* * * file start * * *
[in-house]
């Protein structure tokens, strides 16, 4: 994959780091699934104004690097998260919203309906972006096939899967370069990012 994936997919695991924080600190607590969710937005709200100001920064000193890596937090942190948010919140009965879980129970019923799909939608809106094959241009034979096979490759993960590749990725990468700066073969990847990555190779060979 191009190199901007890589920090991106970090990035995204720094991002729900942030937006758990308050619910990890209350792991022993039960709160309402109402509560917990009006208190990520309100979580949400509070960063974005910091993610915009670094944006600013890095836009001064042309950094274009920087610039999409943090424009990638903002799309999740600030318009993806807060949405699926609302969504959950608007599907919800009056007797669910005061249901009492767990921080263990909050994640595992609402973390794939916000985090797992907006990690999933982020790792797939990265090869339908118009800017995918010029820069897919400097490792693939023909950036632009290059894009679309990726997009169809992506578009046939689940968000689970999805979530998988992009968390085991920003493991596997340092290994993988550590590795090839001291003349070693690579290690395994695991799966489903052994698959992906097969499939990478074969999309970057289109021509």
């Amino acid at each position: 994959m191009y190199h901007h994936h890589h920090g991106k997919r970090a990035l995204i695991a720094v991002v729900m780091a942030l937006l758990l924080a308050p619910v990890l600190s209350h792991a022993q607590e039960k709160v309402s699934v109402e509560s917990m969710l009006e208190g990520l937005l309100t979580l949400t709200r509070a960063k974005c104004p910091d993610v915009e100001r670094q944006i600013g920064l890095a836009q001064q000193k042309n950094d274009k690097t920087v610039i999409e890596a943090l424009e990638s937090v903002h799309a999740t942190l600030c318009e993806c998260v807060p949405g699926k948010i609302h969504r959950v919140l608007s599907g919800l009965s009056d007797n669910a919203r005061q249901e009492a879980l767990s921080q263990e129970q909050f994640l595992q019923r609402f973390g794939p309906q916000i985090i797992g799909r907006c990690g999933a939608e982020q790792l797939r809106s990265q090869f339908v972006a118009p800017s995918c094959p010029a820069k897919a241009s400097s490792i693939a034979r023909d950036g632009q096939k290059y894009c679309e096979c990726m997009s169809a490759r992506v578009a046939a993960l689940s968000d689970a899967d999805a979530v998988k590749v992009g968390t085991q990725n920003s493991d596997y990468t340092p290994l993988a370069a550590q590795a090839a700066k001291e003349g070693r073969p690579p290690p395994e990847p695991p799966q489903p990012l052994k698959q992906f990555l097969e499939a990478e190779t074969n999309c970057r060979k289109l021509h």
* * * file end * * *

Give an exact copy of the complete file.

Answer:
[in-house]
């Protein structure tokens, strides 16, 4: 994959780091699934104004690097998260919203309906972006096939899967370069990012 994936997919695991924080600190607590969710937005709200100001920064000193890596937090942190948010919140009965879980129970019923799909939608809106094959241009034979096979490759993960590749990725990468700066073969990847990555190779060979 191009190199901007890589920090991106970090990035995204720094991002729900942030937006758990308050619910990890209350792991022993039960709160309402109402509560917990009006208190990520309100979580949400509070960063974005910091993610915009670094944006600013890095836009001064042309950094274009920087610039999409943090424009990638903002799309999740600030318009993806807060949405699926609302969504959950608007599907919800009056007797669910005061249901009492767990921080263990909050994640595992609402973390794939916000985090797992907006990690999933982020790792797939990265090869339908118009800017995918010029820069897919400097490792693939023909950036632009290059894009679309990726997009169809992506578009046939689940968000689970999805979530998988992009968390085991920003493991596997340092290994993988550590590795090839001291003349070693690579290690395994695991799966489903052994698959992906097969499939990478074969999309970057289109021509």
């Amino acid at each position: 994959m191009y190199h901007h994936h890589h920090g991106k997919r970090a990035l995204i695991a720094v991002v729900m780091a942030l937006l758990l924080a308050p619910v990890l600190s209350h792991a022993q607590e039960k709160v309402s699934v109402e509560s917990m969710l009006e208190g990520l937005l309100t979580l949400t709200r509070a960063k974005c104004p910091d993610v915009e100001r670094q944006i600013g920064l890095a836009q001064q000193k042309n950094d274009k690097t920087v610039i999409e890596a943090l424009e990638s937090v903002h799309a999740t942190l600030c318009e993806c998260v807060p949405g699926k948010i609302h969504r959950v919140l608007s599907g919800l009965s009056d007797n669910a919203r005061q249901e009492a879980l767990s921080q263990e129970q909050f994640l595992q019923r609402f973390g794939p309906q916000i985090i797992g799909r907006c990690g999933a939608e982020q790792l797939r809106s990265q090869f339908v972006a118009p800017s995918c094959p010029a820069k897919a241009s400097s490792i693939a034979r023909d950036g632009q096939k290059y894009c679309e096979c990726m997009s169809a490759r992506v578009a046939a993960l689940s968000d689970a899967d999805a979530v998988k590749v992009g968390t085991q990725n920003s493991d596997y990468t340092p290994l993988a370069a550590q590795a090839a700066k001291e003349g070693r073969p690579p290690p395994e990847p695991p799966q489903p990012l052994k698959q992906f990555l097969e499939a990478e190779t074969n999309c970057r060979k289109l021509h």